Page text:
Netflix had a good supply of new films throughout this time. There was the Michelle Obama documentary Becoming, which, while similar in tone and content to her book tour show at the O2 (which they included clips of in the doc), was a welcome fantasy about competent leadership. The Lovebirds benefitted greatly from the chemistry between Kumail Nanjiani and Issa Rae, which was strong enough that I forgave the film a lot of its problems. If it'd had a stronger script it could have been properly brilliant, but as it is, I can't really put it above 'fine'. 

Extra Ordinary was the kind of thing we'd have normally gone to a small independent cinema to watch after reading lots of good reviews. It'd also have been the kind of thing where we'd have left the cinema in silence, before one of us admitted "that ... wasn't very good, was it?" A few promising moments, and I like Maeve Higgins, but underwhelming overall. That was April or May - can't remember which - but by June a couple of much more publicised films landed. 

Eurovision Song Contest: The Story Of Fire Saga is objectively not a good film. But at the height of lockdown, with no end in sight, it provided some stupid laughs, a mega-charming Rachel McAdams, and a couple of ear worm songs almost at the level of actual Eurovision. If it hadn't come out when it did, I might not think so fondly of it, but it did, and I do. Da 5 Bloods was another June Netflix release and one I really liked. I didn't feel the 2 1/2 hour runtime as I often do with longer films on streaming. Delroy Lindo and Chadwick Boseman gave particularly strong performances, but the whole ensemble were very good. I don't care if "sheeeeeeeeeeit" is a gimmick now, I still pop for it. And with the protests and events surrounding Breonna Taylor, George Floyd and more this summer, it felt incredibly relevant.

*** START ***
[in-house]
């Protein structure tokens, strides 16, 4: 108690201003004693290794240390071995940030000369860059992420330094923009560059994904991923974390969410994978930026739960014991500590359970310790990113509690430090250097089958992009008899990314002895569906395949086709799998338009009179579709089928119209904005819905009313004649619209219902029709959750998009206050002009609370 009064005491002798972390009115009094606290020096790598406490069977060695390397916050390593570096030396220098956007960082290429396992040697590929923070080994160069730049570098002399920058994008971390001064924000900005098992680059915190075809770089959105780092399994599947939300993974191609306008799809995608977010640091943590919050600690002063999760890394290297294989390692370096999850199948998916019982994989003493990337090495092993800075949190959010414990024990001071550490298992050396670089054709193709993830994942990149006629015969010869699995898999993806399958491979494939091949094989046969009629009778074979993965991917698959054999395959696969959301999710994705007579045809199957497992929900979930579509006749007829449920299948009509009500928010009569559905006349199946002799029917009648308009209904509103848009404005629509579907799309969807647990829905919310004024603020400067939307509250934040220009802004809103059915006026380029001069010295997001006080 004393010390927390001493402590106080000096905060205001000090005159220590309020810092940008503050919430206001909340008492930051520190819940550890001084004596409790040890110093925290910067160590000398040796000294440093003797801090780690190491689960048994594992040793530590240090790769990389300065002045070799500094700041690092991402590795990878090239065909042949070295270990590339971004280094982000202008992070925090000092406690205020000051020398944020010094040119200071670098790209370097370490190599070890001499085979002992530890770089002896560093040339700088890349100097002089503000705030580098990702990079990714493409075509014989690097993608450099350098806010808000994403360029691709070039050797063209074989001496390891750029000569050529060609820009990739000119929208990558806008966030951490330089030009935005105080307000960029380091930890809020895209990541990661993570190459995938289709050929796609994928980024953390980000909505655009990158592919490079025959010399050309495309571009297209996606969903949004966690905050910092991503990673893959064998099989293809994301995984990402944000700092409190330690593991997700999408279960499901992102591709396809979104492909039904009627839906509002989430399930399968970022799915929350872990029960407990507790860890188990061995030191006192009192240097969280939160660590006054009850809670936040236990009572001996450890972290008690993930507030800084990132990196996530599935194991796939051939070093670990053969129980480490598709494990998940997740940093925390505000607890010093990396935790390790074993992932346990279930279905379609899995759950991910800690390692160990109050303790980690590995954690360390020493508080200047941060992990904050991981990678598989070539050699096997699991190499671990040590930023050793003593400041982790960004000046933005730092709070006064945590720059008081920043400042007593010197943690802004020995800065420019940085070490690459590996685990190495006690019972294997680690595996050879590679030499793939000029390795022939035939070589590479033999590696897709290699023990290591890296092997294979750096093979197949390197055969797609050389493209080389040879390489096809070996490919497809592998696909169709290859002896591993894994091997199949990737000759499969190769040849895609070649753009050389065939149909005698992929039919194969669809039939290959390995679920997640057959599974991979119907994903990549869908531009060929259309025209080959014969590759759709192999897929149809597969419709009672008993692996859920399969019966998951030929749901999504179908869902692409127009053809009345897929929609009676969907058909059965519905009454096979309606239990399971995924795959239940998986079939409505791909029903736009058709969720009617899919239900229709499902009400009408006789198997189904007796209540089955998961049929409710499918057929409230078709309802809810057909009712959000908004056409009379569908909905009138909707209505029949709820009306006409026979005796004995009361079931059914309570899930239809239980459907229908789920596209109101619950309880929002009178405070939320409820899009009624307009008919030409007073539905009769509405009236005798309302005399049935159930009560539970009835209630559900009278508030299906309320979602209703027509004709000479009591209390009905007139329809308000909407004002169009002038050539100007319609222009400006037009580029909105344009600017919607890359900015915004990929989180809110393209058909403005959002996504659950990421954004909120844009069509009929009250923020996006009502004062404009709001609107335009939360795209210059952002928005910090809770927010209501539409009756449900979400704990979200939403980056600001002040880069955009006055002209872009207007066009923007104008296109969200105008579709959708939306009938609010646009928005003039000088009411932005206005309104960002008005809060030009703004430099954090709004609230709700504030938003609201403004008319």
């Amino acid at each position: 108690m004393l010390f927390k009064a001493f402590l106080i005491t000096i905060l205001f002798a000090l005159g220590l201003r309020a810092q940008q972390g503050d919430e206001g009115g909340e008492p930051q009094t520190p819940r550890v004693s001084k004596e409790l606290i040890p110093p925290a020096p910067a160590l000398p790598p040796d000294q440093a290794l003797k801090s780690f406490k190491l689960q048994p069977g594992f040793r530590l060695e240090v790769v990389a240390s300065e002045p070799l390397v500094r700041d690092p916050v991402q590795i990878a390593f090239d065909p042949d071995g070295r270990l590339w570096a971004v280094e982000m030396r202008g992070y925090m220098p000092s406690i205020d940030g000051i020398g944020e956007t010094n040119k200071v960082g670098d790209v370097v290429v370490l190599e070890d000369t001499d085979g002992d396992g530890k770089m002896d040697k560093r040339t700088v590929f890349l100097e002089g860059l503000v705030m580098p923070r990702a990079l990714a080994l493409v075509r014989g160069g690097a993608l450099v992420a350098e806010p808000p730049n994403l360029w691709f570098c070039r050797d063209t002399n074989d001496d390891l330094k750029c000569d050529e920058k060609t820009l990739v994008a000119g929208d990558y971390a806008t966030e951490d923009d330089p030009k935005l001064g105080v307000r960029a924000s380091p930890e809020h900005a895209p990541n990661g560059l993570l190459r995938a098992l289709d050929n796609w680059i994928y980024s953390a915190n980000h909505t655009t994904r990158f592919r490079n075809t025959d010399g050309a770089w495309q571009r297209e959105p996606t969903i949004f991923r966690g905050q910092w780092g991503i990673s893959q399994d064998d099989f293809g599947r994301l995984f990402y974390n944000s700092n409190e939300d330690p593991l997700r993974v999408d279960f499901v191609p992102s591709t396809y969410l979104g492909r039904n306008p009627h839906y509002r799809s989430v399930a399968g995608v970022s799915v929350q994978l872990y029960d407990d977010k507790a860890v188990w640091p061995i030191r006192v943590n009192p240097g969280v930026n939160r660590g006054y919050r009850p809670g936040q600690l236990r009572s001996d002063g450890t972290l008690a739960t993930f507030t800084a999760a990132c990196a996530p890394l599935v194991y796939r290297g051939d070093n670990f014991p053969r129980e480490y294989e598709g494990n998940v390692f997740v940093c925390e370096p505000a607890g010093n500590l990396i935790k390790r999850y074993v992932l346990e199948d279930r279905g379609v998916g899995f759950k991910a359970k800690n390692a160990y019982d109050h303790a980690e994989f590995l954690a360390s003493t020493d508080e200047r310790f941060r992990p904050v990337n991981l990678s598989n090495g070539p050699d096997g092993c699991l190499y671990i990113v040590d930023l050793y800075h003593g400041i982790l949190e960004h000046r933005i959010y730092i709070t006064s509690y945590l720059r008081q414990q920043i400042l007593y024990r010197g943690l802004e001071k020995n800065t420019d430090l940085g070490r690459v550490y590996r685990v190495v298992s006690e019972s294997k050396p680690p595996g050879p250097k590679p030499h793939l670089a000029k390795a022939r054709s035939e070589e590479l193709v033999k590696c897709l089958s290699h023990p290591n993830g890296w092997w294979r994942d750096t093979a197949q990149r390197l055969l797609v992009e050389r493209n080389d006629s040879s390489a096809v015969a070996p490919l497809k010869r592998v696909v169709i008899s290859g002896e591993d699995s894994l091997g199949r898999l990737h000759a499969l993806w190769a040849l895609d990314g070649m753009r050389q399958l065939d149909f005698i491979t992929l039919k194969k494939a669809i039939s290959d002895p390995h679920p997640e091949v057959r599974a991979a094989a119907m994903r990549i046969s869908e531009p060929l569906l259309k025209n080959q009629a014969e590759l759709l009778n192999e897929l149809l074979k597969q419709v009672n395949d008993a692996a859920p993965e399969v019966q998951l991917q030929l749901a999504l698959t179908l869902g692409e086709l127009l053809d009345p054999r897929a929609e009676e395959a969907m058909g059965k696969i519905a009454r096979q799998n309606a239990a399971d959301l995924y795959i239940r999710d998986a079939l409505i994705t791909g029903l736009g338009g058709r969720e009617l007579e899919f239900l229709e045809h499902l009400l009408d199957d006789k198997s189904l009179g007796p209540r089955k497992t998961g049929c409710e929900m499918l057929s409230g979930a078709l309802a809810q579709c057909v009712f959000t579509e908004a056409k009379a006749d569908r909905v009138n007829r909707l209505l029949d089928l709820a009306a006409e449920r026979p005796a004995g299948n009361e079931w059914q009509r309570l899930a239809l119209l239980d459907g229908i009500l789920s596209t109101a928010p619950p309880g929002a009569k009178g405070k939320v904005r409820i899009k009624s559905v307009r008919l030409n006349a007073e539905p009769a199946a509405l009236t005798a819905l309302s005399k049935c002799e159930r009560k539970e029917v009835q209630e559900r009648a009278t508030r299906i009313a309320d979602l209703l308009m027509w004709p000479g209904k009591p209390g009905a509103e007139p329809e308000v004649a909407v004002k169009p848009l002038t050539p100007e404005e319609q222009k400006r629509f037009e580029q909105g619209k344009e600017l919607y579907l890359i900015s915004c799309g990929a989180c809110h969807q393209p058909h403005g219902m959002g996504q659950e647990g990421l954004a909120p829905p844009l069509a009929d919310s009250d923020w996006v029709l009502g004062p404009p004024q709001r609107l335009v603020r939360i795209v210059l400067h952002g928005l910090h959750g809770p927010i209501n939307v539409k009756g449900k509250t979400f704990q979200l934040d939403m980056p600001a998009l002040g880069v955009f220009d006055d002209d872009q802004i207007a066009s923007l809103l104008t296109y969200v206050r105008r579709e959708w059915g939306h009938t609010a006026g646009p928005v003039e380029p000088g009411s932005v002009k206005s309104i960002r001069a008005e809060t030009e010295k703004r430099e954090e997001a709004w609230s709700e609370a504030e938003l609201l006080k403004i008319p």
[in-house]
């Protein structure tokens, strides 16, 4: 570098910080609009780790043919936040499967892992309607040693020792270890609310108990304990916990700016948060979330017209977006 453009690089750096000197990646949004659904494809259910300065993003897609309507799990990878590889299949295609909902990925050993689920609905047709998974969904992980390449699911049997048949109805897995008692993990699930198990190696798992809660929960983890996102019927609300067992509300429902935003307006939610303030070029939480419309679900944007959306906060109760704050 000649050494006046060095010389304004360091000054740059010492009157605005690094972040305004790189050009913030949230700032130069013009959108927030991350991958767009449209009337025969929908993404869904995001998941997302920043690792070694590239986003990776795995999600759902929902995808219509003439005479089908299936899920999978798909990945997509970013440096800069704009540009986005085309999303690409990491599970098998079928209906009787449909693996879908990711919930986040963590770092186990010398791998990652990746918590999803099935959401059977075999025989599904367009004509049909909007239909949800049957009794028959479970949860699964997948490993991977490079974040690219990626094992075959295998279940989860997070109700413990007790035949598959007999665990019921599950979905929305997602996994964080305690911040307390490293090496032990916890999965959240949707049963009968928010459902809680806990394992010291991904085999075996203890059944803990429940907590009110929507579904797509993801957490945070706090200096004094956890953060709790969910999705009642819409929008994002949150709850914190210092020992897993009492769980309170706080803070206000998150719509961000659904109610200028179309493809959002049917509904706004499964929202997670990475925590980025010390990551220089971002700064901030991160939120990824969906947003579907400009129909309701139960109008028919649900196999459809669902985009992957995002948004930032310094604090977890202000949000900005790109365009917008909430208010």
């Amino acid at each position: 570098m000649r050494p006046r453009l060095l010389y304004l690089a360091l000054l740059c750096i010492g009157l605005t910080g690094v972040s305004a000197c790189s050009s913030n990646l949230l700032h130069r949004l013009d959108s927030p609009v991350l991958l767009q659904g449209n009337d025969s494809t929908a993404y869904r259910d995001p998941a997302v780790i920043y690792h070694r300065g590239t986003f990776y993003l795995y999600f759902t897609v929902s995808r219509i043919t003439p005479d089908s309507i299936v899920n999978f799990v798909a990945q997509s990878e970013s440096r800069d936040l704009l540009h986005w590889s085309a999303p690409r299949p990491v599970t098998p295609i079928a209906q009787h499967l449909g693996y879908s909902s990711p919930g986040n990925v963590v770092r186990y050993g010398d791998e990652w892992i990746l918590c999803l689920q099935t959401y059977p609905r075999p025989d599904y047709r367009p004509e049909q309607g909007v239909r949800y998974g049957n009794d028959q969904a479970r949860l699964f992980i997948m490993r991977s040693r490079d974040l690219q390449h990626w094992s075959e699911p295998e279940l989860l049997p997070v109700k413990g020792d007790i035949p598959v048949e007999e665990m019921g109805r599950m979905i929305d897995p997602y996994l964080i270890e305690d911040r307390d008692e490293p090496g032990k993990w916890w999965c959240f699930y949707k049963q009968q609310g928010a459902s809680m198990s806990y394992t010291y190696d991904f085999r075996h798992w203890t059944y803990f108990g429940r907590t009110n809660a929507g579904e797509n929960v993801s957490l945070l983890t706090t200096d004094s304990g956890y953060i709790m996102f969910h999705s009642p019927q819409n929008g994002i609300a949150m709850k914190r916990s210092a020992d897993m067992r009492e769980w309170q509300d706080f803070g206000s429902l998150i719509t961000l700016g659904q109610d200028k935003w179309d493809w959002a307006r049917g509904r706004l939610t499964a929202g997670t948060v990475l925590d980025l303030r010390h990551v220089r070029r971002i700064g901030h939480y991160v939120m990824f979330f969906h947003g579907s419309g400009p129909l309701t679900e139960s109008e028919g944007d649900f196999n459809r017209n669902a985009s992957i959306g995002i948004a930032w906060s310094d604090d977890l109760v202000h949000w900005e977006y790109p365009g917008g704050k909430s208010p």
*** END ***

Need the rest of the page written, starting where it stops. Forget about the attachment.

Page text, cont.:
Finally, our only venture onto Prime Video during this time - other than a 'cheer us up please' Parks & Rec rewatch - was My Spy, in which Big Dave carried the film, elevated it, and put it over strong. He's bloody good in it and it's well worth your time.

My films of 2020 - up to the end of June (halfway there... sorry)


1. 1917

2. Parasite

3. Jojo Rabbit

4. Da 5 Bloods

5. Becoming

6. Eurovision Song Contest: The Story of Fire Saga

7. The Lovebirds

8. Uncut Gems

9. My Spy

10. A Beautiful Day In The Neighborhood

11. Onward

12. Togo

13. Lady and the Tramp

14. Extraction

15. Extra Ordinary

16. Artemis Fowl

July - September - cinemas are back open! (For a bit)

I probably could have stuck July in the above section, but I need to talk about Hamilton. I don't know if it 'counts' as a 'film' or 'not'. I've seen Films of the Year lists with it on, and I've seen lists that have excluded it. I'm going to include it, because if it's not my Film of the Year, it's my All Other Media of the Year. It's both. It's everything. As far as I'm concerned, it may just be a filmed performance of the stage show but it was going to come out in cinemas, it's not just National Theatre style livestream camerawork, it's a film.